Kalam and Kanye embody the binary of good minority/bad minority.On 28 August, the New Delhi Municipal Council announced it was changing the name of Aurangzeb Road to APJ Abdul Kalam Road, in honour of the former President. Just two days later, at the Video Music Awards in the United States, the rapper, producer and fashion designer Kanye West announced that he was running for President in 2020. These two events have nothing to do with each other, but they still make a nice juxtaposition—and not just because they both involve (former or potential) presidents. The two announcements, and the figures behind them, reveal much about the way that India and America handle their minorities, juggling assimilation, appropriation, marginalisation, conciliation and control.
In India, the situation is nicely summed up by the anthropologist Mahmood Mamdani’s phrase “Good Muslim, Bad Muslim.” Mamdani coined the phrase immediately after the 9/11 attacks, in the context of Islamophobia in America, but the idea applies equally well to India. Mamdani was critiquing the tendency to divide “dangerous” populations into a potentially civilised, moderate, self-controlled “good” side and a barbarous, fanatical, uncontrollable “bad” side. But, as Mamdani argues, the ruling classes don’t just see two groups of Muslims, one to ally with, one to fight against. Instead, all Muslims are potentially bad, potentially suspect; they must prove themselves to be on the “good” side of the divide. In recent days, this logic was articulated with great clarity by the Union Minister of Culture Mahesh Sharma, who noted that APJ Abdul Kalam was a great president “despite being Muslim.”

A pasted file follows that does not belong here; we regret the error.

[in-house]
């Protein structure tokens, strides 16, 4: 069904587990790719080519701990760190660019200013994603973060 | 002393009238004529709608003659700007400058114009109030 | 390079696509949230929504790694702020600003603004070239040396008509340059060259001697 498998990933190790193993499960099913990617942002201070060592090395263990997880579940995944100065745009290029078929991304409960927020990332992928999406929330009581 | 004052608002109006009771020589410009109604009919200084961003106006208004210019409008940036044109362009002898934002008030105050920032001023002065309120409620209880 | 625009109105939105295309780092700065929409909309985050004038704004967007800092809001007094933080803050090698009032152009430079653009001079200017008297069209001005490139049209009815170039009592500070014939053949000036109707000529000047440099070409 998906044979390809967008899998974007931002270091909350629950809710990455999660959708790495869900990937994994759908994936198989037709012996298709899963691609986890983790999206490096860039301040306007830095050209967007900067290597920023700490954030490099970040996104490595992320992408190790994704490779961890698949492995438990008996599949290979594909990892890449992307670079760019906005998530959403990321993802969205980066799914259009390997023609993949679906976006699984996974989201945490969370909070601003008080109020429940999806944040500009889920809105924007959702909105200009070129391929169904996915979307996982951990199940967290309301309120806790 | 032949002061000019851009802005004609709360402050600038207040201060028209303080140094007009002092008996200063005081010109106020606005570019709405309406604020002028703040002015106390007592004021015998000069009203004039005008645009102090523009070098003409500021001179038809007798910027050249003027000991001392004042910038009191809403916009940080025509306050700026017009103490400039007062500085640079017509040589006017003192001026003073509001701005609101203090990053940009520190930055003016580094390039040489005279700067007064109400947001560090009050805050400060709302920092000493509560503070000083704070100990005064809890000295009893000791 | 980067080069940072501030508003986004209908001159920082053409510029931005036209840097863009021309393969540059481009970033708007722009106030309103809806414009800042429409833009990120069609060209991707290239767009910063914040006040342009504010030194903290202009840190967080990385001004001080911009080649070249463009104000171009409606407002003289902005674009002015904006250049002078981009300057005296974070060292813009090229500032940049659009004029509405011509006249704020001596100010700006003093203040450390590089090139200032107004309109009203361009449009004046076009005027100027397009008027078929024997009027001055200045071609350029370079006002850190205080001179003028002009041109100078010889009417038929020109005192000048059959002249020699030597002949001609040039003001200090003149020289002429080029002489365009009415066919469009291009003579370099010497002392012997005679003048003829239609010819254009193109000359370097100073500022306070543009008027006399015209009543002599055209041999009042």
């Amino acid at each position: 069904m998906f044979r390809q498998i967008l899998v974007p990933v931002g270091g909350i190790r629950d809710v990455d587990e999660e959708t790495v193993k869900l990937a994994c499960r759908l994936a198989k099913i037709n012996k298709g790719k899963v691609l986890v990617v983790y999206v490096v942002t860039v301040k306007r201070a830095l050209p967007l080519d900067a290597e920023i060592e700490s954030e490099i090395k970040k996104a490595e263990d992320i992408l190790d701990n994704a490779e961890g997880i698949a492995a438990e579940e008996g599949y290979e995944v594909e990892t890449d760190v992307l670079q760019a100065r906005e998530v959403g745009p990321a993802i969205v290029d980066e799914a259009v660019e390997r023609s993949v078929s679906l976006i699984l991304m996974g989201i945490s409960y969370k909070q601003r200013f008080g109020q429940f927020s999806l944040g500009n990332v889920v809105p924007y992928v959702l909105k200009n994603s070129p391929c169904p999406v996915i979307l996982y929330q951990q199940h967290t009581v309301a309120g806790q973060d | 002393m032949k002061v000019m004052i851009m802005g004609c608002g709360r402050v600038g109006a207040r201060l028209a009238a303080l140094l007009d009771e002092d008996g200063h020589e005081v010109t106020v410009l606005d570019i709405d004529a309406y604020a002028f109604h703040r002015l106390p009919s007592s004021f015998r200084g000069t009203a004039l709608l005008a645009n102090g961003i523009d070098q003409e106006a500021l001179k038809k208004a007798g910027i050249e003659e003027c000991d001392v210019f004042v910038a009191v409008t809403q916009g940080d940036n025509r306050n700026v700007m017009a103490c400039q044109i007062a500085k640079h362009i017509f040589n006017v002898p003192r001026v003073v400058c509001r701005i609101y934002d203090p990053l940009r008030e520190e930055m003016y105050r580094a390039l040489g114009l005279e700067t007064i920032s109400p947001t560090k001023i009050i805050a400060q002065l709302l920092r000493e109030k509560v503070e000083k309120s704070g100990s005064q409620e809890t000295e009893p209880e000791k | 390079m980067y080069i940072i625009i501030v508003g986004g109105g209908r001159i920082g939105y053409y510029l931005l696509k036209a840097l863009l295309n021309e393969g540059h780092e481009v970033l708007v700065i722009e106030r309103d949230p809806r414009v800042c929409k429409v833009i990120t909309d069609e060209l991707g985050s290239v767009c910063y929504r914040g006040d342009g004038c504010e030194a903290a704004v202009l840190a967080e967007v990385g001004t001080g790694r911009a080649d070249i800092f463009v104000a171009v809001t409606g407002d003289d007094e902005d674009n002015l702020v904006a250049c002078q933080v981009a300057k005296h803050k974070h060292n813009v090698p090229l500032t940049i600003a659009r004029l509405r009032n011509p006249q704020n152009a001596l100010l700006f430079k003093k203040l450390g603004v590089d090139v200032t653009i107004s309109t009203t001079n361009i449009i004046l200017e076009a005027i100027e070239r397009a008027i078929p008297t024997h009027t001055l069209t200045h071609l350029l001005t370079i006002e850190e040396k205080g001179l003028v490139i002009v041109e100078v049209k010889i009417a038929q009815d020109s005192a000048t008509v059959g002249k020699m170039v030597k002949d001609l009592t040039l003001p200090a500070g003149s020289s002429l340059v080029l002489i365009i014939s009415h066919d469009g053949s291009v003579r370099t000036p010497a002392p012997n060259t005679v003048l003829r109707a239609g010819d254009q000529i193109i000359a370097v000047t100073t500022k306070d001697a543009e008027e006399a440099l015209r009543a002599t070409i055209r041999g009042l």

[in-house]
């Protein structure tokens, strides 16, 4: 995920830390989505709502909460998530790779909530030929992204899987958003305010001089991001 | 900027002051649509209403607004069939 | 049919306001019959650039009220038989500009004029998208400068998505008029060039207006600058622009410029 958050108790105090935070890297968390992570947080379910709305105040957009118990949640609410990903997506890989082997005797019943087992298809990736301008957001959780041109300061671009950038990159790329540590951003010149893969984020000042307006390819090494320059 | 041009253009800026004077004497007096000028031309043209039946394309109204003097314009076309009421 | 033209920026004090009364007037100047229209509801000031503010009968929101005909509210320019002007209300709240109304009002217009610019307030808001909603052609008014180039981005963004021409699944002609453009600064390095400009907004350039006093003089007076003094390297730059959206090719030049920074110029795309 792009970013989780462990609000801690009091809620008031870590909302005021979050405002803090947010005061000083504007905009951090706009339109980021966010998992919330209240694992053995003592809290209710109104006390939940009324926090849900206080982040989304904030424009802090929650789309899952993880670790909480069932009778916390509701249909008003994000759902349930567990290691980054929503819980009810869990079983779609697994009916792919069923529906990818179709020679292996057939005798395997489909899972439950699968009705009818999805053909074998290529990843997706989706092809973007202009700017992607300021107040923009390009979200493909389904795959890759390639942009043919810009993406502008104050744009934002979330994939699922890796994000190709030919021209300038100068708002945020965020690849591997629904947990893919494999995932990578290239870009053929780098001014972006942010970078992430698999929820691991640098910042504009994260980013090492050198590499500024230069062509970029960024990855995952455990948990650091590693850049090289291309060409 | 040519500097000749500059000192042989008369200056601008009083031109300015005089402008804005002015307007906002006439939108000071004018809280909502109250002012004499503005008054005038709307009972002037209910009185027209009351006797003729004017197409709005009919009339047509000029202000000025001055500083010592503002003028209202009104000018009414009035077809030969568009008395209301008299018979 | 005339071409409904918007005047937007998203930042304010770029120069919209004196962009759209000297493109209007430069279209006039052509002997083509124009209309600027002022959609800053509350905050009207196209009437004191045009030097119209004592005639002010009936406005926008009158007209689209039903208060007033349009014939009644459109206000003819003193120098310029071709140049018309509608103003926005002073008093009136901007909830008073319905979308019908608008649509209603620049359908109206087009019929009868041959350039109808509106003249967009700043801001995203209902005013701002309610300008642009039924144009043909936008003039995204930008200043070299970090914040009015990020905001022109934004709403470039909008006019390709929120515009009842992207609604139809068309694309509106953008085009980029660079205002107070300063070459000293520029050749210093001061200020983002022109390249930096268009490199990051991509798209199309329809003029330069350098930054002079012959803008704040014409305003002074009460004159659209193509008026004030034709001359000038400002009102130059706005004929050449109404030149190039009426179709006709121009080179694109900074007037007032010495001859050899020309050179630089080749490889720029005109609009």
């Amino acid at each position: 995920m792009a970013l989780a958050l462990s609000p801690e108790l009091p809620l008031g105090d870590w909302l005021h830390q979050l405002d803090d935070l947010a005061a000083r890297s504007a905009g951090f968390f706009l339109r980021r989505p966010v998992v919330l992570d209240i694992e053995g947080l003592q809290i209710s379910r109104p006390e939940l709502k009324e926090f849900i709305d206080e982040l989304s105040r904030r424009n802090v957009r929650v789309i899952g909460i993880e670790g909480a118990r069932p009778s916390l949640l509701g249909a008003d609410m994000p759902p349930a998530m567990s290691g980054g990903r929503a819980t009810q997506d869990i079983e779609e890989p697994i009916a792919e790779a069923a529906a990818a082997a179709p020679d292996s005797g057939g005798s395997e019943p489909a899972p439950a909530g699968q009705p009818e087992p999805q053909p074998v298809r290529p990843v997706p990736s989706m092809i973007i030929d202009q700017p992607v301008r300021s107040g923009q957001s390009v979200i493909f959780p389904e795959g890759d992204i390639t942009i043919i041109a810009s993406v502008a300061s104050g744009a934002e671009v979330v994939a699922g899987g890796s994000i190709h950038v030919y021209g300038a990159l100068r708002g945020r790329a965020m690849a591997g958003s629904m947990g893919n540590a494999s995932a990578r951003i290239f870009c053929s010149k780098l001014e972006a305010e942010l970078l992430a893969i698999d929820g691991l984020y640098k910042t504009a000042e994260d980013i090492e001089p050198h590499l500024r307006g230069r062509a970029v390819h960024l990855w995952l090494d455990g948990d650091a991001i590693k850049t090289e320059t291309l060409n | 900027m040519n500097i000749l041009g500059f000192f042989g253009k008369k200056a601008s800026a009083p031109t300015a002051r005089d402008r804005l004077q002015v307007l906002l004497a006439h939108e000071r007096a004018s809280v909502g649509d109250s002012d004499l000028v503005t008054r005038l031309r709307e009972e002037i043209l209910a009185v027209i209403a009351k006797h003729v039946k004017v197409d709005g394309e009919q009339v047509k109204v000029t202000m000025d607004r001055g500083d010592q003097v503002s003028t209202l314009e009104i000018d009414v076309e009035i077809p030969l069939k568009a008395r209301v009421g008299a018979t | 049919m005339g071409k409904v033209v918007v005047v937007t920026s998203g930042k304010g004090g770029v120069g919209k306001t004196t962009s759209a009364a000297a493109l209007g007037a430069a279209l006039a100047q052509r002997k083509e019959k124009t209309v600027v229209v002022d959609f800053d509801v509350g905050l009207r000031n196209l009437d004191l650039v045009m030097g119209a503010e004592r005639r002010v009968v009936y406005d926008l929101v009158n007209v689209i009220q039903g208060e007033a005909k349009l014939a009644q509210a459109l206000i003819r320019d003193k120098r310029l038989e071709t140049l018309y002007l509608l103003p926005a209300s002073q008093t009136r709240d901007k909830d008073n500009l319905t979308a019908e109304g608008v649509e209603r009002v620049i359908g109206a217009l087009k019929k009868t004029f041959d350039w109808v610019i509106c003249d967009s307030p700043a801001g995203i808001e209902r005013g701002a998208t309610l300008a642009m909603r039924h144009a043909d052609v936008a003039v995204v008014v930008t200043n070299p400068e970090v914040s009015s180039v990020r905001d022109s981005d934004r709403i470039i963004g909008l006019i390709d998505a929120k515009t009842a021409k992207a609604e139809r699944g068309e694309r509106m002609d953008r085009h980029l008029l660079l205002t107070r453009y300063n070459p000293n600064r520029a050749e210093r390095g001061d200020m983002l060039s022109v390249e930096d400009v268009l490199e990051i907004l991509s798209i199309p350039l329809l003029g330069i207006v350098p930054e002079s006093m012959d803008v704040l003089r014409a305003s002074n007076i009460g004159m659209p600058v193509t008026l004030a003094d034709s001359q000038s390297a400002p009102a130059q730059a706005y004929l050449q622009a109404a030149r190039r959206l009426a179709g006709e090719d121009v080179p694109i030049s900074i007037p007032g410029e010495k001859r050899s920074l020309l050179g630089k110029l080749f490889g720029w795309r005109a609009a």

If Abdul Kalam is the archetypal “Good Muslim” (vegetarian, veena-playing, Gita-quoting), then Aurangzeb is surely the epitome of the “Bad Muslim.” Portrayed as some kind of bogeyman, Aurangzeb is known as a fanatical destroyer of temples and purveyor of religious bigotry. In reality, things were not so simple: Aurangzeb did destroy some temples (a practice that was common not just to Muslim leaders but to Hindu kings as well), but he also gave grants and land to other temples.
As Mamdani argues, the ruling classes don’t just see two groups of Muslims, one to ally with, one to fight against. Instead, all Muslims are potentially bad, potentially suspect; they must prove themselves to be on the “good” side of the divide.
Mamdani’s larger point is that the Good Muslim/Bad Muslim divide relies on cultural essences (the irrational fanatic vs the urbane moderate) that obscure much more complicated relationships between history, religion and politics. Looked at politically, Abdul Kalam and Aurangzeb share at least one quality: they were both keenly interesting in developing the state’s military strength, Aurangzeb through conquest, Abdul Kalam through missile systems. But such confluences are blocked out by a myopic focus on the supposedly eternal differences between cultural types.
In the United States, while religious discrimination is hardly unknown, the main cultural dividing line has long been race. In this context, Kanye’s surprise presidential announcement takes on added significance. It’s hard to know if Kanye is serious; the media, along with political and cultural figures, have largely treated the announcement as an elaborate joke, another of Kanye’s attempts at spectacle. Certainly, if does run, he’ll be seen as a purely novelty candidate.
But Kanye is important because he refuses to play the role of the “good” cultural minority. He is no Abdul Kalam. Or, to make the more apt presidential comparison: he is no Barack Obama. Like Muslims, African-Americans have consistently been divided into the “good” (calm, accommodating, reformist) and the bad (angry, brash, revolutionary). And even the “good” ones are constantly suspected and made to prove their loyalty.
Like Muslims, African-Americans have consistently been divided into the “good” (calm, accommodating, reformist) and the bad (angry, brash, revolutionary). And even the “good” ones are constantly suspected and made to prove their loyalty.